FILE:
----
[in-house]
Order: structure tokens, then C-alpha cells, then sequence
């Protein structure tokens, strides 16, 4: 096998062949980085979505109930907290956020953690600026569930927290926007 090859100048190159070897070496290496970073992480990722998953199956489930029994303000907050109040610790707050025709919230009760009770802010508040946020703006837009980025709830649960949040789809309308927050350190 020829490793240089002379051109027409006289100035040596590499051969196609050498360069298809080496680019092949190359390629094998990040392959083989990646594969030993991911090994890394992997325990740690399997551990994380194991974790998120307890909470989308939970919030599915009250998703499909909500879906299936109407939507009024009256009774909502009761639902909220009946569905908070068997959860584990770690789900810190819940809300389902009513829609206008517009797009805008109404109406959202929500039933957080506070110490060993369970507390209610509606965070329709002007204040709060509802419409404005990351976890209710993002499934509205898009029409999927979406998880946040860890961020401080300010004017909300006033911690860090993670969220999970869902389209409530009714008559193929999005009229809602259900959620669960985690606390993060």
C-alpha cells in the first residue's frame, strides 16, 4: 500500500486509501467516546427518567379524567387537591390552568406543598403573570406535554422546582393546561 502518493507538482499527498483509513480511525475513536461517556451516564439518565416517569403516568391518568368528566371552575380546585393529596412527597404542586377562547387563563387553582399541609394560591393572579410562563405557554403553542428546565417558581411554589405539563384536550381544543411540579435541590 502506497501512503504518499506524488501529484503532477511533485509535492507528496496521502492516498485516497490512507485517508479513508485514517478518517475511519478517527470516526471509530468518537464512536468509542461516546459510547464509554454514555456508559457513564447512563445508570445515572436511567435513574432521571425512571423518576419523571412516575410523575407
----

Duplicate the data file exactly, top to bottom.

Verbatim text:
[in-house]
Order: structure tokens, then C-alpha cells, then sequence
């Protein structure tokens, strides 16, 4: 096998062949980085979505109930907290956020953690600026569930927290926007 090859100048190159070897070496290496970073992480990722998953199956489930029994303000907050109040610790707050025709919230009760009770802010508040946020703006837009980025709830649960949040789809309308927050350190 020829490793240089002379051109027409006289100035040596590499051969196609050498360069298809080496680019092949190359390629094998990040392959083989990646594969030993991911090994890394992997325990740690399997551990994380194991974790998120307890909470989308939970919030599915009250998703499909909500879906299936109407939507009024009256009774909502009761639902909220009946569905908070068997959860584990770690789900810190819940809300389902009513829609206008517009797009805008109404109406959202929500039933957080506070110490060993369970507390209610509606965070329709002007204040709060509802419409404005990351976890209710993002499934509205898009029409999927979406998880946040860890961020401080300010004017909300006033911690860090993670969220999970869902389209409530009714008559193929999005009229809602259900959620669960985690606390993060």
C-alpha cells in the first residue's frame, strides 16, 4: 500500500486509501467516546427518567379524567387537591390552568406543598403573570406535554422546582393546561 502518493507538482499527498483509513480511525475513536461517556451516564439518565416517569403516568391518568368528566371552575380546585393529596412527597404542586377562547387563563387553582399541609394560591393572579410562563405557554403553542428546565417558581411554589405539563384536550381544543411540579435541590 502506497501512503504518499506524488501529484503532477511533485509535492507528496496521502492516498485516497490512507485517508479513508485514517478518517475511519478517527470516526471509530468518537464512536468509542461516546459510547464509554454514555456508559457513564447512563445508570445515572436511567435513574432521571425512571423518576419523571412516575410523575407